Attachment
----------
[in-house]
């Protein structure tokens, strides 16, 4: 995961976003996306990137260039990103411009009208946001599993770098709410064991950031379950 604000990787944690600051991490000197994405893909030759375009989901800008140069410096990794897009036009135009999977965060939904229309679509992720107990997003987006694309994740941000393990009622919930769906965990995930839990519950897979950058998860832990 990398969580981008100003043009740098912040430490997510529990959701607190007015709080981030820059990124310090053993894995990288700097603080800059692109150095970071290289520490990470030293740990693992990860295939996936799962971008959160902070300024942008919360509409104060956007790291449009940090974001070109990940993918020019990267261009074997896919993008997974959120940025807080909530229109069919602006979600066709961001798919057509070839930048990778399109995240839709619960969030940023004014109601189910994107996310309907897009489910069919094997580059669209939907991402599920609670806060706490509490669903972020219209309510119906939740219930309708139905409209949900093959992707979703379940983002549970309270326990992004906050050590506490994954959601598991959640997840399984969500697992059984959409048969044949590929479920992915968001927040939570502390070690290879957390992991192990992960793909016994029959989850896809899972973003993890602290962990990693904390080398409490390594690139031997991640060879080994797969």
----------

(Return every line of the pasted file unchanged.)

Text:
[in-house]
């Protein structure tokens, strides 16, 4: 995961976003996306990137260039990103411009009208946001599993770098709410064991950031379950 604000990787944690600051991490000197994405893909030759375009989901800008140069410096990794897009036009135009999977965060939904229309679509992720107990997003987006694309994740941000393990009622919930769906965990995930839990519950897979950058998860832990 990398969580981008100003043009740098912040430490997510529990959701607190007015709080981030820059990124310090053993894995990288700097603080800059692109150095970071290289520490990470030293740990693992990860295939996936799962971008959160902070300024942008919360509409104060956007790291449009940090974001070109990940993918020019990267261009074997896919993008997974959120940025807080909530229109069919602006979600066709961001798919057509070839930048990778399109995240839709619960969030940023004014109601189910994107996310309907897009489910069919094997580059669209939907991402599920609670806060706490509490669903972020219209309510119906939740219930309708139905409209949900093959992707979703379940983002549970309270326990992004906050050590506490994954959601598991959640997840399984969500697992059984959409048969044949590929479920992915968001927040939570502390070690290879957390992991192990992960793909016994029959989850896809899972973003993890602290962990990693904390080398409490390594690139031997991640060879080994797969």